Movie Perfection: Melissa McCarthy Becomes a Movie Star

It’s not often that you see a performer literally become a movie star before your eyes on the silver screen, but such an occurrence took place two summers ago.

The film was Bridesmaids, the hilarious Kristin Wiig pic that became the comedy event of 2011, to the tune of an incredible $169 million domestic at the box office. We all know by now it vaulted Wiig from SNL standout to movie star.

To many, including me, the revelation was Melissa McCarthy as Megan, Maya Rudolph’s hilarious and straight talking future sister-in-law. Her performance was the highlight of the picture, so much so that it earned McCarthy a Supporting Actress Oscar nomination. That’s usually unheard of for a comedic performance.

And while her performance was filled with generous laugh out loud moments (airplane scene, wedding dress shopping scene), it’s a quieter scene between her and Wiig that gave Bridesmaids its heart.

The scene takes place after Wiig’s character Annie has hit rock bottom. She’s moved in with her mother (who likes to paint celebrities), alienated her about to married best friend in grand giant cookie smashing fashion, and given up on a promising relationship with a kind policeman. It is McCarthy’s character who manages to snap Annie out of her funk with a truly inspirational speech that is both humorous and touching. I remember watching this scene in the theater and when Megan finally tells Annie to stop blaming the world for her problems, the theater practically broke out in spontaneous applause.

This speech works because it’s well-written. More than that, it works because McCarthy delivers it so well and so convincingly. It elevates her character from simply comic relief to being the soul of the film. I would put forth that this scene is why McCarthy got that Oscar nomination. She deserved it.

And her movie career has only improved in the past two years. This spring, McCarthy headlined Identity Thief, which was a huge hit. This summer’s The Heat with Sandra Bullock is likely to be another blockbuster.

It all started here, however. McCarthy’s speech gave us the opportunity to watch a new movie star blossom in real time. It’s a brilliant performance in a perfect scene.

Movie Perfection: Whitney Houston, Phil Collins, Huey Lewis, and A Psychopath

Funny thing how perception of what a film is supposed to be alters your view of it. When I saw Mary Harron’s American Psycho in 2000, I thought the picture was supposed to be a serious thriller about a serial killer. It’s not that.

When it didn’t match the genre wheelhouse I expected it to adhere to, I wasn’t sure how to react to what I’d just viewed. Not until I fully realized that American Psycho is meant to be a biting satire about 80s excess and materialism did I appreciate just how terrific the movie is.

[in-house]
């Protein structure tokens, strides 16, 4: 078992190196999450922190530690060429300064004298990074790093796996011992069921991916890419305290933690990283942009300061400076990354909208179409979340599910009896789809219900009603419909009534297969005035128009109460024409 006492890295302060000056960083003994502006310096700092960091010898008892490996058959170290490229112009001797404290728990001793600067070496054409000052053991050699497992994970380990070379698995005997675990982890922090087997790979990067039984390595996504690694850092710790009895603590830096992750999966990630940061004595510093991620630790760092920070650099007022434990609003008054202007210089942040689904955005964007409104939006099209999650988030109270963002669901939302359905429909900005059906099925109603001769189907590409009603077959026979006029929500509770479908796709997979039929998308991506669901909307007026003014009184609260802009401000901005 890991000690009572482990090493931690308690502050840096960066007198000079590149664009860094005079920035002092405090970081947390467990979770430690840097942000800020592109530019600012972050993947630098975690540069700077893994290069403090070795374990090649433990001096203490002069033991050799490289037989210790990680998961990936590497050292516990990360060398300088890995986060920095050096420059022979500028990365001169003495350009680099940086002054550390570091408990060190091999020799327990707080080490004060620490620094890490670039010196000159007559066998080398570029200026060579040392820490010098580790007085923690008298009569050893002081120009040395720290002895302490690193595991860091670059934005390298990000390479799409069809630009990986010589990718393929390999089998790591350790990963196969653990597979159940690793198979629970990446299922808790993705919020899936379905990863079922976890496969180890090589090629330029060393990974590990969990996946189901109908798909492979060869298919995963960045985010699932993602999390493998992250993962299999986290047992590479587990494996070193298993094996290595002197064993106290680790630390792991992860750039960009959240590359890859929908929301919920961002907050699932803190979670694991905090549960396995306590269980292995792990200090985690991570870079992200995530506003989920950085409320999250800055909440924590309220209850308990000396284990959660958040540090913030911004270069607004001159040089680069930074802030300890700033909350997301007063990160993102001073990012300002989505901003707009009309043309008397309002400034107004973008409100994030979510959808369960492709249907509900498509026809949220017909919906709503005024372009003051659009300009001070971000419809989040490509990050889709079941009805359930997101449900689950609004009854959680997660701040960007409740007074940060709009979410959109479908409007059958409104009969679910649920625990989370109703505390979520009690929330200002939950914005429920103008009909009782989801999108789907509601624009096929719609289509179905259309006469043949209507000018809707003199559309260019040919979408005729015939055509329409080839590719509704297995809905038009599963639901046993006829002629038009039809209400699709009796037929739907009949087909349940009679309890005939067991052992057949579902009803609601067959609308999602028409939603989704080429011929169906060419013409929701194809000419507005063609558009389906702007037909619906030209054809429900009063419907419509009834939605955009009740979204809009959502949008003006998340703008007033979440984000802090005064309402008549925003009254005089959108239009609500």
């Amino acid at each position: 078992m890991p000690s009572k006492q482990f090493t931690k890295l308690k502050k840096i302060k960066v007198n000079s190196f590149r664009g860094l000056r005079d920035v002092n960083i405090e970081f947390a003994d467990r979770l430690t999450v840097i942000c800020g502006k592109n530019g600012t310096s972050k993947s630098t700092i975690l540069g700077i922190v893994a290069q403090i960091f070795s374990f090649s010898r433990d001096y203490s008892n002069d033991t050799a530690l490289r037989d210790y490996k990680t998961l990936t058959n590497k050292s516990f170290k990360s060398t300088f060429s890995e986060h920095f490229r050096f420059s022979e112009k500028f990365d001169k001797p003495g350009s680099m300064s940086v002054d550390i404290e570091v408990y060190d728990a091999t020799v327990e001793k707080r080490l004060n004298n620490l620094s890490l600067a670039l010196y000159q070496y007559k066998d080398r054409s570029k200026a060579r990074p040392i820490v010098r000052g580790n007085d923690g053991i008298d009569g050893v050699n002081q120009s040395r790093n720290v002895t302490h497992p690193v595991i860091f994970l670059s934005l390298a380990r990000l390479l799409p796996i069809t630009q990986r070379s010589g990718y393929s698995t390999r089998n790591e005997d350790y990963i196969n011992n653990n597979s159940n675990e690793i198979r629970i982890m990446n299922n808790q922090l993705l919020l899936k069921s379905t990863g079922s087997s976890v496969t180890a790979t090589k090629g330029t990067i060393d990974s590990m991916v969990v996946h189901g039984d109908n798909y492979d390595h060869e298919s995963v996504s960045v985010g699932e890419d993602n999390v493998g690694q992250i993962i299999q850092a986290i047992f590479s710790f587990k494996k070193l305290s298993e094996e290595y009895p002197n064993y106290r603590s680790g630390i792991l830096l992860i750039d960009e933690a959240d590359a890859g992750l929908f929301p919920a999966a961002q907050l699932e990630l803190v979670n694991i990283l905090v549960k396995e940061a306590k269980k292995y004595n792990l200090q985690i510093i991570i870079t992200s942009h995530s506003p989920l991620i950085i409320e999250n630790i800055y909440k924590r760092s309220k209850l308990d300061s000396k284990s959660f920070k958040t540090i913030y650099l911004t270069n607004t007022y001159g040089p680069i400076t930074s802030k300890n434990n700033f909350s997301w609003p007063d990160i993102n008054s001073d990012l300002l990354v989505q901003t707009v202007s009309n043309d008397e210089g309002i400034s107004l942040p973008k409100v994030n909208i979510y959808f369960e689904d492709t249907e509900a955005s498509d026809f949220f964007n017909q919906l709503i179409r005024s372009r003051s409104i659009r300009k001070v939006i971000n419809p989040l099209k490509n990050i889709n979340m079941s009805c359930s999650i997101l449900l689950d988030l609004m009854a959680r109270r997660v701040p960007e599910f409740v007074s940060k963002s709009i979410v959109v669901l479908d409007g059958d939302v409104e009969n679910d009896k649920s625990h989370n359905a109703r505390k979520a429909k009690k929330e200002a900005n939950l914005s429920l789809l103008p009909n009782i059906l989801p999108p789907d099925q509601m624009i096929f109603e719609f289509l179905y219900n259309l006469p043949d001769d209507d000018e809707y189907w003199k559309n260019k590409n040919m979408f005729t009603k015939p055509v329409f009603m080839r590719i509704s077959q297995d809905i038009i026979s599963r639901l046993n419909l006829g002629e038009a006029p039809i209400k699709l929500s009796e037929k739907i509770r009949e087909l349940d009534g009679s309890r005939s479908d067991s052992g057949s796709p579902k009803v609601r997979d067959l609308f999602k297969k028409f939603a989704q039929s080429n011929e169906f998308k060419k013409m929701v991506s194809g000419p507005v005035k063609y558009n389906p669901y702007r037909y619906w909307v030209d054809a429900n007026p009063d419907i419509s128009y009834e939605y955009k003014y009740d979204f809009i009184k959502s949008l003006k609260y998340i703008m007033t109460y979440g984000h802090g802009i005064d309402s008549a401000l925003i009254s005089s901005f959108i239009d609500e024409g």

I had a similar reaction to 1999’s Fight Club, which I certainly didn’t think was going to be more of a dark comedy than anything else. I’ve grown to love it.

Same with American Psycho. The film is special for a lot of reasons, not the least of which is Christian Bale’s absolutely stunning performance as Patrick Bateman, a NYC investment banker in the late 80s who is absolutely bonkers crazy.

The picture, based on the Bret Easton Ellis bestseller, portrays Bateman as a power hungry man who cannot handle that there’s people who have more power than he does. He has a meltdown when a colleague shows him a new business card that Patrick believes to be superior to his own.

I won’t go over all the plot details of American Psycho. I will say that if you haven’t seen it yet, you’re missing out on the career best performance of Bale. And, yes, I’ve seen The Fighter and The Dark Knight trilogy.

There are three scenes in Psycho that demonstrate the brilliance of Bale’s character to hilarious effect. They involve Bateman offering his critical take on the musical careers of Whitney Houston, Huey Lewis and the News, and Phil Collins/Genesis. All major artists in the late 1980s. All three sequences cut together are in the link below.

Bale’s performance is something to behold in these sequences. His acting coupled with the fabulous writing here make these scenes quite memorable. I have always loved how profound Bateman thinks he’s being when he extols the virtues of Whitney’s “Greatest Love of All” and compares Phil Collins’ solo work to his group work in Genesis. This is a man (a crazy one) who truly feels that all of his words are enlightening.

American Psycho has moments of true hilarity and these scenes are the prime example of them. Christian Bale is perfect in this role and his monologues on three popular 80s performers is Movie Perfection. Enjoy!